FIG. 10 is a perspective view illustrating the two parts of the slidable collar.
FIGS. 1 and 2 schematically illustrate the upper end of a conventional golf club bag 10 having an open top 11. A number of golf clubs 12, which are schematically shown, are located within the bag and extend upwardly a distance above the open top of the bag.
The golf bag umbrella-like cover of this invention comprises a tubular container or outer tube 13 which is arranged within the open upper end of the bag 10. Preferably, the tube is held in coaxial alignment with the bag. The outer tube has a closure or bottom part 14 (see FIG. 6), and its open upper end 15 is flared outwardly. Thus, the upper edge of the tube provides an upper rim 16 which is of a larger diameter than the remainder of the tube.
The tube is removably mounted upon the upper end of the golf bag by a suitable clamp. By way of example, the drawings (see FIG. 9) illustrate a pair of inverted, U-shaped, resilient clamps 18 which are connected to each other by a bracket 19 that is also connected to the tube bottom part 14.
As illustrated in FIG. 6, an elongated, inner guide tube 20 is arranged coaxially with the outer tube and extends substantially the full length of the outer tube. The lower end of the guide tube 20 is fixed within a recess 21 formed in the bottom piece 14. The upper end of the guide tube is rigidly connected to a disk-like plate 23 which overlaps the rim 16 of the open top. Preferably, the lower surface 24 of the plate 23 is tapered upwardly and inwardly to form a radially sloping guide surface.
An elongated rod 25 is arranged coaxially within the outer tube 13 and inner guide tube 20 and slidably extends through a central hole 26 formed in the plate 23. The rod may be slid upwardly or downwardly through the plate. For that purpose, a hand grip 28 is provided in its upper end. Although the shape of the grip may vary considerably, an example of such a grip, which is illustrated in the drawings, is of the same approximate size and shape as a golf ball.
A ring-like collar 30 surrounds and is slideably movable upon the inner guide tube 20. The collar is attached to the lower end of the rod so that it moves upwardly and downwardly with the rod 25. Thus, a connection is provided between the collar and the rod through a vertical slot 32 (see FIG. 9) formed along the length of the guide tube 20. A connecting key 33 extends through the slot 32 for rigidly connecting the collar to the rod.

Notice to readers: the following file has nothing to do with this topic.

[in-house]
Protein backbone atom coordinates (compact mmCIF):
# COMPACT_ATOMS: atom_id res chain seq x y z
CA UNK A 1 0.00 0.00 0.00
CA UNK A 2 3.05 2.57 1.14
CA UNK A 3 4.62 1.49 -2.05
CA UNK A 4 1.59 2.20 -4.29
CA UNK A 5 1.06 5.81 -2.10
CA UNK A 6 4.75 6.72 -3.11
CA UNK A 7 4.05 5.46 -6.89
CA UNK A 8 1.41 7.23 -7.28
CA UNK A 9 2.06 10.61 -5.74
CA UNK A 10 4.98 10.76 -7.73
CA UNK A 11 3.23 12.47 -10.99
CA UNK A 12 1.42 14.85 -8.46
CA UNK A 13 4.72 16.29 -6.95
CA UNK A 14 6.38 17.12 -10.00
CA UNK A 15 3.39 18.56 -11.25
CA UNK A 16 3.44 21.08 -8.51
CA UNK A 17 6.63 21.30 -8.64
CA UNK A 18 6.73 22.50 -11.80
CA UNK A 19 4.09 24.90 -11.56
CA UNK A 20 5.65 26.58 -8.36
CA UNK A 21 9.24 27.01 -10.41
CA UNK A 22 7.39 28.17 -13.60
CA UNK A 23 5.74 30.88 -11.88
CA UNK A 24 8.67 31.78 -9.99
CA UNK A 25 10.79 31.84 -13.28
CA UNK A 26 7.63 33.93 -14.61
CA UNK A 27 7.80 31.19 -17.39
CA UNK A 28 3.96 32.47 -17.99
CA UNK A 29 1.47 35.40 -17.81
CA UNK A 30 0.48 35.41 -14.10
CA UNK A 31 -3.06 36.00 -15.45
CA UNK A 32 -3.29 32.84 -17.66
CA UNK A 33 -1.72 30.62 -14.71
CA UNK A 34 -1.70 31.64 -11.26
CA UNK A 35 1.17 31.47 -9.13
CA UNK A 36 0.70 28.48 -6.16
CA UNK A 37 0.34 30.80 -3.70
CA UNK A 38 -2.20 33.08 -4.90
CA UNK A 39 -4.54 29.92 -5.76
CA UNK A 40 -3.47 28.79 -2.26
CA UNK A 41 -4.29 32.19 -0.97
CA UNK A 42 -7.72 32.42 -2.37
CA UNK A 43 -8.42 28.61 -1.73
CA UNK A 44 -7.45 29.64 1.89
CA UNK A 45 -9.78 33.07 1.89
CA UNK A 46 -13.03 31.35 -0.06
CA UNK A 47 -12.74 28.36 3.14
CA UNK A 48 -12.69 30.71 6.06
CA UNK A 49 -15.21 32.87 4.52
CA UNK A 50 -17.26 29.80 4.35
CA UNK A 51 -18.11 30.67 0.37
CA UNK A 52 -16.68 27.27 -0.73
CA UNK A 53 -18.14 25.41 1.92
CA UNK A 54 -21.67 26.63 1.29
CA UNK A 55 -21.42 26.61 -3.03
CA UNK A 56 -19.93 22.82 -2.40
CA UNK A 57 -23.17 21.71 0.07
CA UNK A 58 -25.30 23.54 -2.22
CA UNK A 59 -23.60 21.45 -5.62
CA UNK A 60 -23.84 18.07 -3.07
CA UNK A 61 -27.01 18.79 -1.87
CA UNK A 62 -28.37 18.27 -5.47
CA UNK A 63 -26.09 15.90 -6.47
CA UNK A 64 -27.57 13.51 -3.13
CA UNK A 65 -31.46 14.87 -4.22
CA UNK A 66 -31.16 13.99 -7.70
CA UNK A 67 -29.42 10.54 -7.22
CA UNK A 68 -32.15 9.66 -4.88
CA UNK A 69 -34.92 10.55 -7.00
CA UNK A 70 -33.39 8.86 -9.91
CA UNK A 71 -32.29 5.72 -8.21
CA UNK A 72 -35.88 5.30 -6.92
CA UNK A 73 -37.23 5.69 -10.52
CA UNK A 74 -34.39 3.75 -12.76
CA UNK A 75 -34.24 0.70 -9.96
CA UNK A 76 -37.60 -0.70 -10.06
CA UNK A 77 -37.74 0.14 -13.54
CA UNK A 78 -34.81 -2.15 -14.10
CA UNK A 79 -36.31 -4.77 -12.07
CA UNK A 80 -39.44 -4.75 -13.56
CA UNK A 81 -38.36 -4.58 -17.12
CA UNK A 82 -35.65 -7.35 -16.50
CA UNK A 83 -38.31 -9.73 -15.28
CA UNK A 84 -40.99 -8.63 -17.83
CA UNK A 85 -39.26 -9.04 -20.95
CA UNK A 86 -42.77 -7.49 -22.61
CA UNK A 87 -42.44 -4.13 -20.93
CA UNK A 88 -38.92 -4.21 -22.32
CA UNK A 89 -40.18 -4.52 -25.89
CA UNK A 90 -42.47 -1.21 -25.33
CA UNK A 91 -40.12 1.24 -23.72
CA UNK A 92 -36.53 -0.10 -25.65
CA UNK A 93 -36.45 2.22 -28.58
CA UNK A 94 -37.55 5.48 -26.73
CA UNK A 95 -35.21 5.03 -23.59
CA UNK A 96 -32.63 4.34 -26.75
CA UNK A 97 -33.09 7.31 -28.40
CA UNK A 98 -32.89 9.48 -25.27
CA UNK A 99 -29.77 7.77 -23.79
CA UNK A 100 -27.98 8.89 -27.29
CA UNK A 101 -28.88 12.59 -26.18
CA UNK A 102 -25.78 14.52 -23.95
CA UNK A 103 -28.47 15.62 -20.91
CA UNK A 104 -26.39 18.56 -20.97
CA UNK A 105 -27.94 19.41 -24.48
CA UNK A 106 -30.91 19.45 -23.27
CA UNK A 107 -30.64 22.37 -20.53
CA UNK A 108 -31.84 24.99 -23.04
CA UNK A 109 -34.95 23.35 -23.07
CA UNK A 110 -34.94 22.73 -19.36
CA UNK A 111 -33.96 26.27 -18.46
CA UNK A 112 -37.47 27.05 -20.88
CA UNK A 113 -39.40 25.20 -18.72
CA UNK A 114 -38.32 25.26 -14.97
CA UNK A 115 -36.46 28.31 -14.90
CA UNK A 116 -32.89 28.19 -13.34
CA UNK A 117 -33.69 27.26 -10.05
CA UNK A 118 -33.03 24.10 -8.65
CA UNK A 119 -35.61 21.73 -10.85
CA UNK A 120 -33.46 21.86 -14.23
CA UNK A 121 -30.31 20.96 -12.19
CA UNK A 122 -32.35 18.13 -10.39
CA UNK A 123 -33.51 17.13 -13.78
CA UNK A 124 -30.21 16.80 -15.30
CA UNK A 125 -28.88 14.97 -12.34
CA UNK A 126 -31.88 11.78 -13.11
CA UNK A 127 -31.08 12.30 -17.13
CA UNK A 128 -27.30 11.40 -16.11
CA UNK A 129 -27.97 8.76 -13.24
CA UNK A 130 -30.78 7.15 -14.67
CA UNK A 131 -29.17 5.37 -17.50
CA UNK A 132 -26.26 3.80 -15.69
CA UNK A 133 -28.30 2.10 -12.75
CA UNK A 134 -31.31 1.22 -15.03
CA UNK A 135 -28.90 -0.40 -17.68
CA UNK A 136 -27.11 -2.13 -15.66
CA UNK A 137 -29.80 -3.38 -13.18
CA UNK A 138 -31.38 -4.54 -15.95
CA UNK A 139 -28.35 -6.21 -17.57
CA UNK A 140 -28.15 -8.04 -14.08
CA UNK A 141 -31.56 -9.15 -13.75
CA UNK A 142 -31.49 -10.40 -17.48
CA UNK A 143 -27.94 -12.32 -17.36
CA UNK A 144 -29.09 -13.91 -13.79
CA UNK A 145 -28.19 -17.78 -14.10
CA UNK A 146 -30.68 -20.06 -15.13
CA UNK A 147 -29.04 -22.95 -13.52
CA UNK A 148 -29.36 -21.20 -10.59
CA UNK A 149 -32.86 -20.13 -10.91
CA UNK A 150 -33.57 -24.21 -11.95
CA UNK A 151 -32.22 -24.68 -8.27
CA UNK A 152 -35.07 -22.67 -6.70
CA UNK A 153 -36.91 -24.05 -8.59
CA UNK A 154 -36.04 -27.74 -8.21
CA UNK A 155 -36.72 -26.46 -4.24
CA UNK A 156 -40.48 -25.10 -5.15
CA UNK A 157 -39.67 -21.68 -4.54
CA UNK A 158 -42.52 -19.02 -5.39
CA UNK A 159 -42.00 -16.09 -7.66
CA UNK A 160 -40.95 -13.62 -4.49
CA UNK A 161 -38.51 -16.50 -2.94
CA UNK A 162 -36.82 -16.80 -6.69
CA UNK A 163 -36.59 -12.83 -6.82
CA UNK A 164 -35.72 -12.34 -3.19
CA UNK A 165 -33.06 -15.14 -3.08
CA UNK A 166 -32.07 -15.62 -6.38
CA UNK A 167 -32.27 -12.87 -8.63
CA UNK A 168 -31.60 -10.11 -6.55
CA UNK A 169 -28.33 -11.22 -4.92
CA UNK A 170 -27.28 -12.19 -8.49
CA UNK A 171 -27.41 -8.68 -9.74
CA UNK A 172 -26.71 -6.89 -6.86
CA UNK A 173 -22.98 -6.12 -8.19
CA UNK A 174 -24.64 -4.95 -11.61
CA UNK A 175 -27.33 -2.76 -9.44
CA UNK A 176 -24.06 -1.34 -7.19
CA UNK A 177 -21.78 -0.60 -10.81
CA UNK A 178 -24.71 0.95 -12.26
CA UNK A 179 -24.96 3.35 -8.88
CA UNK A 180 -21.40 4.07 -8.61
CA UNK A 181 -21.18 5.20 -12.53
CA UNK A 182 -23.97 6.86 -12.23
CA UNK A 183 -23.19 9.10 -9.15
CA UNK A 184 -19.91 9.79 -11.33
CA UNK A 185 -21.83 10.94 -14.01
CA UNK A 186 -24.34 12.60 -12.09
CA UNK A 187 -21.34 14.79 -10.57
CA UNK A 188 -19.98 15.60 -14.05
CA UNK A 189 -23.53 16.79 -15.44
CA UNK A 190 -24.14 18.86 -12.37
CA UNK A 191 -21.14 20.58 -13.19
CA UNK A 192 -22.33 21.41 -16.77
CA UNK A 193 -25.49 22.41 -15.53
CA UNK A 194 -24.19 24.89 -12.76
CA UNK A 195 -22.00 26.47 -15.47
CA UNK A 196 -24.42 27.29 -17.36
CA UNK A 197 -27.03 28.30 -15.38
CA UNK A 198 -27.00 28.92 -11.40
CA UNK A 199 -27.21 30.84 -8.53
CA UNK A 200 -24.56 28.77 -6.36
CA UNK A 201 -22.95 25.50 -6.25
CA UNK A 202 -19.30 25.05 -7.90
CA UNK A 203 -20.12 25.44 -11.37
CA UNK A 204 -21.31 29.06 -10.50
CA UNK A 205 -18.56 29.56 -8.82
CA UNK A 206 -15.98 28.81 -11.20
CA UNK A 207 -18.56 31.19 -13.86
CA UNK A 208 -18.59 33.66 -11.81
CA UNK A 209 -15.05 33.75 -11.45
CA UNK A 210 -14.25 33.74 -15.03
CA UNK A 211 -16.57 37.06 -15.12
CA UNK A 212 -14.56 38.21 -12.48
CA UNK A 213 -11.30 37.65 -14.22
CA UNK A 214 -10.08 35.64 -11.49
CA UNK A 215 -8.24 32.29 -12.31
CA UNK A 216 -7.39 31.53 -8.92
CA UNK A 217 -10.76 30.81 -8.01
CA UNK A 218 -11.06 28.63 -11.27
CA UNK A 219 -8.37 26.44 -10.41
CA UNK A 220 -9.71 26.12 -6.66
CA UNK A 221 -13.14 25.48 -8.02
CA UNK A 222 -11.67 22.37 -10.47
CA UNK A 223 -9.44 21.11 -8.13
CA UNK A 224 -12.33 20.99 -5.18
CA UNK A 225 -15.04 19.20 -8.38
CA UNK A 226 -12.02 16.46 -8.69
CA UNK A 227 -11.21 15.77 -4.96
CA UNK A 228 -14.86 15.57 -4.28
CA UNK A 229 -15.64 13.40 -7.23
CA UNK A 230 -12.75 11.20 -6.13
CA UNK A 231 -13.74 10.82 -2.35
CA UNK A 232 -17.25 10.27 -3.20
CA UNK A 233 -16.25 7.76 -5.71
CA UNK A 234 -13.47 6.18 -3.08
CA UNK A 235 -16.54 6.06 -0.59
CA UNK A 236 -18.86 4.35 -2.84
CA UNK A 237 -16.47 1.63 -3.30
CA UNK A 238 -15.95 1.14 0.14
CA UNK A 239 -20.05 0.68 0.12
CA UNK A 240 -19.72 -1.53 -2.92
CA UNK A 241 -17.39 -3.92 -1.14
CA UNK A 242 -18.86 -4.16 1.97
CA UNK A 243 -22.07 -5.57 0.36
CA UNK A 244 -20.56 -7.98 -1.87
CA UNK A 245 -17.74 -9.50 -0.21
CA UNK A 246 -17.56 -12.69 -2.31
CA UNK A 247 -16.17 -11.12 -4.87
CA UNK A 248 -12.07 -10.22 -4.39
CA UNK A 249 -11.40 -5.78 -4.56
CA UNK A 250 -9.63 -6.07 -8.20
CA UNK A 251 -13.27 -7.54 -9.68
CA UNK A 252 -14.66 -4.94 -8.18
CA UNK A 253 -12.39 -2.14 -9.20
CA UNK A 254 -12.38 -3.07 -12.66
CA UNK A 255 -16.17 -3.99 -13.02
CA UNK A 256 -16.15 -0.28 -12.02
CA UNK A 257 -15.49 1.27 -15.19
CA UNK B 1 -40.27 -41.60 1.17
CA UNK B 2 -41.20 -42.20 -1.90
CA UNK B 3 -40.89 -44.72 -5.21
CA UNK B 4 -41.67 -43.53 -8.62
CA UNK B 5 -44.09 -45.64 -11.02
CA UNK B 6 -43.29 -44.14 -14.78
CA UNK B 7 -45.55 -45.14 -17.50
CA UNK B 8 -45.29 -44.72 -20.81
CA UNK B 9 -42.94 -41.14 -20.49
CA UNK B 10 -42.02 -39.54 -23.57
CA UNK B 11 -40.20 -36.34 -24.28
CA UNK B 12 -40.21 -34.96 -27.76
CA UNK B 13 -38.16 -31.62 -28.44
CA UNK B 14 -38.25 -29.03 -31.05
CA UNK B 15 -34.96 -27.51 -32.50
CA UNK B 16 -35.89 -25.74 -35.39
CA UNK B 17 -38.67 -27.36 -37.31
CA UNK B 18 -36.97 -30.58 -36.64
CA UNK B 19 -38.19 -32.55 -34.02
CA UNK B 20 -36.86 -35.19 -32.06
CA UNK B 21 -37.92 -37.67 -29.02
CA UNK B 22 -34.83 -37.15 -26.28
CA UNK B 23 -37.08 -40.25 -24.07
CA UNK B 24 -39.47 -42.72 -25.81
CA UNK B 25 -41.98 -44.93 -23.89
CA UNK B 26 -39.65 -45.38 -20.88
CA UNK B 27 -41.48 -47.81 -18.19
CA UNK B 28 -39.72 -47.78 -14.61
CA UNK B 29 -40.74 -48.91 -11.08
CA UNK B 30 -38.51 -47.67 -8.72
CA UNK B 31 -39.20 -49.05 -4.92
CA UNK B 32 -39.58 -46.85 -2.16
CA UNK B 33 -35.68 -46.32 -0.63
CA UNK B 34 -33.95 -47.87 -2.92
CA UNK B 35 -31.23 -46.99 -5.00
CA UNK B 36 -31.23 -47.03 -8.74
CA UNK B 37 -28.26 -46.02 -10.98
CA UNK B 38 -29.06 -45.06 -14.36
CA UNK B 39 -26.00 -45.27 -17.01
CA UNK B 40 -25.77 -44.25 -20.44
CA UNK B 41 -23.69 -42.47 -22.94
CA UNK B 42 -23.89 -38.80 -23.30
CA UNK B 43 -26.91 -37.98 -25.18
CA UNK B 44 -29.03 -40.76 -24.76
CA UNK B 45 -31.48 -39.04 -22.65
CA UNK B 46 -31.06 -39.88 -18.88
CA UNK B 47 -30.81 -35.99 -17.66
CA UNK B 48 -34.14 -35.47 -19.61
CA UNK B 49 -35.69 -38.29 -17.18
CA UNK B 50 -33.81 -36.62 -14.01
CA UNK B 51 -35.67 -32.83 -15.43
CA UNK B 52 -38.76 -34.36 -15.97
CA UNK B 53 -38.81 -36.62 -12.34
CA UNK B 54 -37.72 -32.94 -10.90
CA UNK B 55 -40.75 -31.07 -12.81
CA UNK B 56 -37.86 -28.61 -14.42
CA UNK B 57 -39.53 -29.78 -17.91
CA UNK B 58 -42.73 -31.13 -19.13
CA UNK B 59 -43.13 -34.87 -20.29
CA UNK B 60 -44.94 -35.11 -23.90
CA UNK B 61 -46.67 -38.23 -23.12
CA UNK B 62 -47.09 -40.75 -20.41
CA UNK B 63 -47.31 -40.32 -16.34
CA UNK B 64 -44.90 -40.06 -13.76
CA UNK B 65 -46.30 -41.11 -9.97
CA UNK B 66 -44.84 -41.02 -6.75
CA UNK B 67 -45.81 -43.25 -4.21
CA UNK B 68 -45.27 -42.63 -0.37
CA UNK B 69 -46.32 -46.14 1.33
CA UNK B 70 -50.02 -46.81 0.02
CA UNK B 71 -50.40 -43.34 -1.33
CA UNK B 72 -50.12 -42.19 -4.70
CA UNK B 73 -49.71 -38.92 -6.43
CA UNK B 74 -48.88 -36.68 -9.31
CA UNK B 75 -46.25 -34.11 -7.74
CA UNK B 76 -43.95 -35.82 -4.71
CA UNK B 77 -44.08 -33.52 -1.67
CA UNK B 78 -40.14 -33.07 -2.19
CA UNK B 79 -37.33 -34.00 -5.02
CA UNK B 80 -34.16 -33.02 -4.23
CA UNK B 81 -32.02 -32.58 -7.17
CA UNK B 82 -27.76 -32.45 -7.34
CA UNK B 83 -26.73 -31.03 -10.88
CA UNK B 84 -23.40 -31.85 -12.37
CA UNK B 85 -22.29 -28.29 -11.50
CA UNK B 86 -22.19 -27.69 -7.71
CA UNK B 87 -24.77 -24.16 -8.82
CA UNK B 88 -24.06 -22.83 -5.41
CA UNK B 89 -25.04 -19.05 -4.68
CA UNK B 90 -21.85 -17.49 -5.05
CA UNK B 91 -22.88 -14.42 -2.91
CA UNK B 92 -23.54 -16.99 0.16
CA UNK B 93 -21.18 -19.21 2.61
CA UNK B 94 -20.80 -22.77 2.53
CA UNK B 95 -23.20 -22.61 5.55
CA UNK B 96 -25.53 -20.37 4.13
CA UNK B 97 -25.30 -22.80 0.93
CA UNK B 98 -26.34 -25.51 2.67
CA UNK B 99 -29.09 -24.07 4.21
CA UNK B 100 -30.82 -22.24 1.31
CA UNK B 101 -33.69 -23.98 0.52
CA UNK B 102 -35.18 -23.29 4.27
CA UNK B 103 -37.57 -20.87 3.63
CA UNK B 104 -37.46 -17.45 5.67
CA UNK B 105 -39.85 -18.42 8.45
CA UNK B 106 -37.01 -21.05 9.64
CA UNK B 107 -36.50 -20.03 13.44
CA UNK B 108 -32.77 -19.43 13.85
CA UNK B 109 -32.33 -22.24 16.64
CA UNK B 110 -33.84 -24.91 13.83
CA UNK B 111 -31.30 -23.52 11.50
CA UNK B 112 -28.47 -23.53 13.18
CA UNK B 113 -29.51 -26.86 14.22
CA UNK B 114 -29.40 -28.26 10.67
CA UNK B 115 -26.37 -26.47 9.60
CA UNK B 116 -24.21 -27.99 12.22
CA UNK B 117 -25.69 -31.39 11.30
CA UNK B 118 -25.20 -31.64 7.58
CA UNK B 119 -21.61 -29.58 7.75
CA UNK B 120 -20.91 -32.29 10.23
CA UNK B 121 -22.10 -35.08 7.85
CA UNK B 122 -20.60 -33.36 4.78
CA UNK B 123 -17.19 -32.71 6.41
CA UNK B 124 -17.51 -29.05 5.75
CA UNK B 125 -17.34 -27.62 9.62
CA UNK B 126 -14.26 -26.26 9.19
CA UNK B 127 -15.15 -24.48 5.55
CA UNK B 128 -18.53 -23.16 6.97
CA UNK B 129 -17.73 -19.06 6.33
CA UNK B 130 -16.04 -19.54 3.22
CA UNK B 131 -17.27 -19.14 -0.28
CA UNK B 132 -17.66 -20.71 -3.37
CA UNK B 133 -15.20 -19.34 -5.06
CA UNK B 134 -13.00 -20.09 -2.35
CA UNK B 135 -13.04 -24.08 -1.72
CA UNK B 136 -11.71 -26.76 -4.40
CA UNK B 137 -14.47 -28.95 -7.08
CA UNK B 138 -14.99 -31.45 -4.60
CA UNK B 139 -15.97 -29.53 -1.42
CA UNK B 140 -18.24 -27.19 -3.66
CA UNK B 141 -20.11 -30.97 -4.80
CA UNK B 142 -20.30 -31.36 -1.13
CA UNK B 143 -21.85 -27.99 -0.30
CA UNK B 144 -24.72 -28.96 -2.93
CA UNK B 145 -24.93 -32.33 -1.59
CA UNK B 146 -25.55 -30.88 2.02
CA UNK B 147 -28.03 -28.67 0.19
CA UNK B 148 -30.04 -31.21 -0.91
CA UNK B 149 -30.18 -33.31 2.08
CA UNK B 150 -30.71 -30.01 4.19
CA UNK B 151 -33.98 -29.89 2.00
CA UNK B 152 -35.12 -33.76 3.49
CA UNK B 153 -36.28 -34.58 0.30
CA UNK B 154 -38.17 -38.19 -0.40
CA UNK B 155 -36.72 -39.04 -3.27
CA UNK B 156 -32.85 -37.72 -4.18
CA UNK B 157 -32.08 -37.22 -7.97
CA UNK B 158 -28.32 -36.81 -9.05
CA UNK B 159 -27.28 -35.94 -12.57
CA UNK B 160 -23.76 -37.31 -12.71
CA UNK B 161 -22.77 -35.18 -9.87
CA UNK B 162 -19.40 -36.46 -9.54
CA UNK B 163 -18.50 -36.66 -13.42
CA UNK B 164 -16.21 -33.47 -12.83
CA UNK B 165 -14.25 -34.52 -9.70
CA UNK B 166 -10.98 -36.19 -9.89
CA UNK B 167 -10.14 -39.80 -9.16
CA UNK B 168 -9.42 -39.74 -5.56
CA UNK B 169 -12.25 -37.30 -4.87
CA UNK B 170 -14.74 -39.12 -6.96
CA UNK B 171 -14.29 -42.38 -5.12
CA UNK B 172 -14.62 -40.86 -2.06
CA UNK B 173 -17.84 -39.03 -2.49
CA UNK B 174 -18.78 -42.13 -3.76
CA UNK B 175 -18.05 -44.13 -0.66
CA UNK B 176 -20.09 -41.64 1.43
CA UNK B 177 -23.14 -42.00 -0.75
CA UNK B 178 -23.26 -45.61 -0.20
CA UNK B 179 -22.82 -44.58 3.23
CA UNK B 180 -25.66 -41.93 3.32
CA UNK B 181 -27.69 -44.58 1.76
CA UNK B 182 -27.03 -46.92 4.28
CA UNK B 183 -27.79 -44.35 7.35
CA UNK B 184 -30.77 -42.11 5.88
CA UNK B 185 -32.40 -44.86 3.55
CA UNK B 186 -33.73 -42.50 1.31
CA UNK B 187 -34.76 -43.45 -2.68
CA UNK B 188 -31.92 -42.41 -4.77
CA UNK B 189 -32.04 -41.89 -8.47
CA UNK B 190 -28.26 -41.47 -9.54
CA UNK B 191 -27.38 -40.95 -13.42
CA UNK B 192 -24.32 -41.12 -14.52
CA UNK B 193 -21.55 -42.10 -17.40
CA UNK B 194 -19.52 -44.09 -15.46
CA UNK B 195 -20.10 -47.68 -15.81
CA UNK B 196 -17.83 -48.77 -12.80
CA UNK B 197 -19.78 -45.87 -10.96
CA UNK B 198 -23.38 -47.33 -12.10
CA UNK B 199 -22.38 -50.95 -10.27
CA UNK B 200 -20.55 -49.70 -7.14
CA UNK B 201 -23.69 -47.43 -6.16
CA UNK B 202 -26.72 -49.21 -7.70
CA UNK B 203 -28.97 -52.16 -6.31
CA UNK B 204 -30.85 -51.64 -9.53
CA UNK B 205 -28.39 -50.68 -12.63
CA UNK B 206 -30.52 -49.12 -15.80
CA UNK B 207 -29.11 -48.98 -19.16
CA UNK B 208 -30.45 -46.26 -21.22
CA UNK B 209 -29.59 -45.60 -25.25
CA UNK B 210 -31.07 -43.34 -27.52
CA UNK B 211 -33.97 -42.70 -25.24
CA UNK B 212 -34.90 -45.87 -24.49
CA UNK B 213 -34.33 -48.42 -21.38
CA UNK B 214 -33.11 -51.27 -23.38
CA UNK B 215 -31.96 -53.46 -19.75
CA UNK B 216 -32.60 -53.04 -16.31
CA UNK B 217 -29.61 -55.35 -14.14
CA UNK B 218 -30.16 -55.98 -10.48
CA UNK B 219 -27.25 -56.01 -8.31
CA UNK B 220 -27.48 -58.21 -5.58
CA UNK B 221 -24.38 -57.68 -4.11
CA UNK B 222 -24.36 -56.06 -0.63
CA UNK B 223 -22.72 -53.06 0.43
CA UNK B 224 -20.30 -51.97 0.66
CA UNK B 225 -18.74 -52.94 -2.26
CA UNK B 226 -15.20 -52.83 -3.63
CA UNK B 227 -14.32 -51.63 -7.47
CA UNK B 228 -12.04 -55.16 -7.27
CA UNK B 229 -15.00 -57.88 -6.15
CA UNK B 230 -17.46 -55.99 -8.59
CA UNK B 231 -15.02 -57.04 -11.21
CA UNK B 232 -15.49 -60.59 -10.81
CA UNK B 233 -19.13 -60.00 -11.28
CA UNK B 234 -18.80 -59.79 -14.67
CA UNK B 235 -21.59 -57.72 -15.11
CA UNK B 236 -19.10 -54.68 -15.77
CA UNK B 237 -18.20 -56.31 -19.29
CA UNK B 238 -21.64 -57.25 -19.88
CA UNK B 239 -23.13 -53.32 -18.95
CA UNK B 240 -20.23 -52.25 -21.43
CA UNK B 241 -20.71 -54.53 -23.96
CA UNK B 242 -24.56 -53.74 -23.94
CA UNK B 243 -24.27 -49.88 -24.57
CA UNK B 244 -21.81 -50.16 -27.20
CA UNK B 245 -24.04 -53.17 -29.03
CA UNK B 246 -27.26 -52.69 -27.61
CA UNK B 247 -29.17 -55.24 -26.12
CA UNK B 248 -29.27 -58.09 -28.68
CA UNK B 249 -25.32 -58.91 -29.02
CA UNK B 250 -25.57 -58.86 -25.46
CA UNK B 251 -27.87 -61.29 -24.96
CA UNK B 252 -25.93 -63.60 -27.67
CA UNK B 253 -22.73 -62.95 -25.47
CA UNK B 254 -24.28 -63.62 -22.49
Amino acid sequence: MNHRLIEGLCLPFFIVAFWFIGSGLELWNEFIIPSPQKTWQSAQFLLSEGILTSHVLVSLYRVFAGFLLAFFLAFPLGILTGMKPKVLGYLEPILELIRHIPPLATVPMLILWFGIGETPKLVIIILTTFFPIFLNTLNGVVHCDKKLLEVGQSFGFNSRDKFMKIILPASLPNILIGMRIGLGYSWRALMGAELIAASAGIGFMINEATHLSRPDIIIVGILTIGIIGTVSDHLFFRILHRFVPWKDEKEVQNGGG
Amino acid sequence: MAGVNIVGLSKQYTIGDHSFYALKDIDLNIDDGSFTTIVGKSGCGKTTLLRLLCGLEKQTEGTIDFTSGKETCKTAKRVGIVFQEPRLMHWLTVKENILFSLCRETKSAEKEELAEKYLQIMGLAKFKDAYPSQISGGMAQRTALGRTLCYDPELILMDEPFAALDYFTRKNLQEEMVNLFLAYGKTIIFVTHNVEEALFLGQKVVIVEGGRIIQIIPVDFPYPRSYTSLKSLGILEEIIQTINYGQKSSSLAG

The collar may be formed in a number of ways. By way of example, as illustrated in FIG. 10, the collar is formed of a lower, base disk 35 having a number of equally spaced apart edge slots 36. A smaller diameter cover disk 38 is fastened upon the base disk 35 by suitable mechanical fasteners, such as screws or the like. The cover disk is also provided with edge slots 39 which overlap the slots 36 in the base disk.
An umbrella rib 40 is arranged in each of the aligned slots 36-39. The lower end of each rib is provided with studs 42 which fit into aligned grooves 43 and 44 formed at the edges of the aligned slots (see FIG. 8) so that the rib may pivot relative to the collar. The outer or free ends 45 of the ribs 40 pass through the annular opening or slot 46 which is formed between the outer tube rim 16 and the tapered lower surface 24 of the plate 23.
A cloth-like umbrella cover 47 is connected to the ribs to form a small or miniature umbrella. The cloth-like material may be stitched or otherwise fastened to the ribs so that it collapses or stretches open with the ribs.
The ribs 40 are made of strips of plastic material which are normally curved. The particular plastic selected is characterized by being resilient and having an elastic memory. That is, when the ribs are pulled into the outer tube, as illustrated in FIG. 6, they are flattened by the pressure exerted by the outer surface of the guide tube and the inner surface of the outer tube. However, when the ribs are free of pressure, that is, when they extend outwardly of the outer tube, they return to their normal curved shape to form the umbrella shape illustrated in FIG. 1. A number of commercially available plastics may be used for this purpose, depending upon availability, cost, etc. The selection of the particular plastic may be accomplished by one skilled in the art.